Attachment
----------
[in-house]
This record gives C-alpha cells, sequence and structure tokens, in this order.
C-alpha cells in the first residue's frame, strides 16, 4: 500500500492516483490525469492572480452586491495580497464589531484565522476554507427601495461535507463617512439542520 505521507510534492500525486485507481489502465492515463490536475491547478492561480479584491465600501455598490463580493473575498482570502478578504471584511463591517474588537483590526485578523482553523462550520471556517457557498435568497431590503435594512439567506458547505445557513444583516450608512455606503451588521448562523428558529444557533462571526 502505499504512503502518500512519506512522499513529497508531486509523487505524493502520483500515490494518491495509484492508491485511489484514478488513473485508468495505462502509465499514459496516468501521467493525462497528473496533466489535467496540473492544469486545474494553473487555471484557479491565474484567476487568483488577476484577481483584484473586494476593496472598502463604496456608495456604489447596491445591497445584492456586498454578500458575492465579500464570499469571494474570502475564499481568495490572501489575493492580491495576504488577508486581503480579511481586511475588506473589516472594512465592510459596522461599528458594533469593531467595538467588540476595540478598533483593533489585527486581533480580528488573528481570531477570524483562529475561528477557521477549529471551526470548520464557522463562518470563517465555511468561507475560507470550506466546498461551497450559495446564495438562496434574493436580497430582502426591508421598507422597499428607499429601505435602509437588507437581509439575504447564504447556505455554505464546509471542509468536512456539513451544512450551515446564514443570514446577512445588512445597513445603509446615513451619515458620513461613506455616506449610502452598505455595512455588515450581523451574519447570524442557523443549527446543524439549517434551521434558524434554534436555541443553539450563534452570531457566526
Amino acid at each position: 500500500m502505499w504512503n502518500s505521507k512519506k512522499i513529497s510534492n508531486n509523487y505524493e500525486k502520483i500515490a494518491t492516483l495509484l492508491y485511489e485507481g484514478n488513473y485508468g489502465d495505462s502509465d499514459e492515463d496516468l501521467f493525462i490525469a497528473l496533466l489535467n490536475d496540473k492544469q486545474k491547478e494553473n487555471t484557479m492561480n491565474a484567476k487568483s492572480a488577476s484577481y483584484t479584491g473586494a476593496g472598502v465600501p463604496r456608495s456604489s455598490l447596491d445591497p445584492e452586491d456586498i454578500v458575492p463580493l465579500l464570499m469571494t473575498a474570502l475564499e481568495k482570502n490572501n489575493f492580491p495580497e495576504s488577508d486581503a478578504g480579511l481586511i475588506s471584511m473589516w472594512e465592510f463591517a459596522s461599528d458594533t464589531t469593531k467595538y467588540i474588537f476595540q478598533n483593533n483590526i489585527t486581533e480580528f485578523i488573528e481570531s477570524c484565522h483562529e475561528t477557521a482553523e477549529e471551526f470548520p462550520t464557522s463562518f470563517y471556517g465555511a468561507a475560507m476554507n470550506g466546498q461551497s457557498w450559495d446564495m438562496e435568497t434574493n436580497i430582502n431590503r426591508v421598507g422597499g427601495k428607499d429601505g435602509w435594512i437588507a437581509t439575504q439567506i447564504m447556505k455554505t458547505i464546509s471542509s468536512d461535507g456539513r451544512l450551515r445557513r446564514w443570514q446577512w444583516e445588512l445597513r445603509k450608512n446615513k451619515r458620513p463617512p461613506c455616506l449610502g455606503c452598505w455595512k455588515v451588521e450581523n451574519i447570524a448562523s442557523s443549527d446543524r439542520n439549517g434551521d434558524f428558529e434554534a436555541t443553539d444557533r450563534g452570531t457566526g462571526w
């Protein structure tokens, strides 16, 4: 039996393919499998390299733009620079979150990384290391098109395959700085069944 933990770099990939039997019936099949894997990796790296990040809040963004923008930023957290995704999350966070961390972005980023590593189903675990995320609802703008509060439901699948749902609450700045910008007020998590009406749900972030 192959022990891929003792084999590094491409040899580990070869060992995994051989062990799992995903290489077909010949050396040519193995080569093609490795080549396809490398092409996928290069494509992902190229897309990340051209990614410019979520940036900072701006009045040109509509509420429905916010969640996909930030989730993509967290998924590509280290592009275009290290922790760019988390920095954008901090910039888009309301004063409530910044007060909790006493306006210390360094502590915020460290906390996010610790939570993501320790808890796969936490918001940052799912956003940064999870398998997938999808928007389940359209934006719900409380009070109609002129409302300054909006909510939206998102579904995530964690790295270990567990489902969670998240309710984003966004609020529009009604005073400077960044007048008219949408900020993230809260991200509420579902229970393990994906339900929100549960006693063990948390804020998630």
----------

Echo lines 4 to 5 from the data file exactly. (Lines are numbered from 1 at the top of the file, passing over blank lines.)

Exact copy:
Amino acid at each position: 500500500m502505499w504512503n502518500s505521507k512519506k512522499i513529497s510534492n508531486n509523487y505524493e500525486k502520483i500515490a494518491t492516483l495509484l492508491y485511489e485507481g484514478n488513473y485508468g489502465d495505462s502509465d499514459e492515463d496516468l501521467f493525462i490525469a497528473l496533466l489535467n490536475d496540473k492544469q486545474k491547478e494553473n487555471t484557479m492561480n491565474a484567476k487568483s492572480a488577476s484577481y483584484t479584491g473586494a476593496g472598502v465600501p463604496r456608495s456604489s455598490l447596491d445591497p445584492e452586491d456586498i454578500v458575492p463580493l465579500l464570499m469571494t473575498a474570502l475564499e481568495k482570502n490572501n489575493f492580491p495580497e495576504s488577508d486581503a478578504g480579511l481586511i475588506s471584511m473589516w472594512e465592510f463591517a459596522s461599528d458594533t464589531t469593531k467595538y467588540i474588537f476595540q478598533n483593533n483590526i489585527t486581533e480580528f485578523i488573528e481570531s477570524c484565522h483562529e475561528t477557521a482553523e477549529e471551526f470548520p462550520t464557522s463562518f470563517y471556517g465555511a468561507a475560507m476554507n470550506g466546498q461551497s457557498w450559495d446564495m438562496e435568497t434574493n436580497i430582502n431590503r426591508v421598507g422597499g427601495k428607499d429601505g435602509w435594512i437588507a437581509t439575504q439567506i447564504m447556505k455554505t458547505i464546509s471542509s468536512d461535507g456539513r451544512l450551515r445557513r446564514w443570514q446577512w444583516e445588512l445597513r445603509k450608512n446615513k451619515r458620513p463617512p461613506c455616506l449610502g455606503c452598505w455595512k455588515v451588521e450581523n451574519i447570524a448562523s442557523s443549527d446543524r439542520n439549517g434551521d434558524f428558529e434554534a436555541t443553539d444557533r450563534g452570531t457566526g462571526w
């Protein structure tokens, strides 16, 4: 039996393919499998390299733009620079979150990384290391098109395959700085069944 933990770099990939039997019936099949894997990796790296990040809040963004923008930023957290995704999350966070961390972005980023590593189903675990995320609802703008509060439901699948749902609450700045910008007020998590009406749900972030 192959022990891929003792084999590094491409040899580990070869060992995994051989062990799992995903290489077909010949050396040519193995080569093609490795080549396809490398092409996928290069494509992902190229897309990340051209990614410019979520940036900072701006009045040109509509509420429905916010969640996909930030989730993509967290998924590509280290592009275009290290922790760019988390920095954008901090910039888009309301004063409530910044007060909790006493306006210390360094502590915020460290906390996010610790939570993501320790808890796969936490918001940052799912956003940064999870398998997938999808928007389940359209934006719900409380009070109609002129409302300054909006909510939206998102579904995530964690790295270990567990489902969670998240309710984003966004609020529009009604005073400077960044007048008219949408900020993230809260991200509420579902229970393990994906339900929100549960006693063990948390804020998630």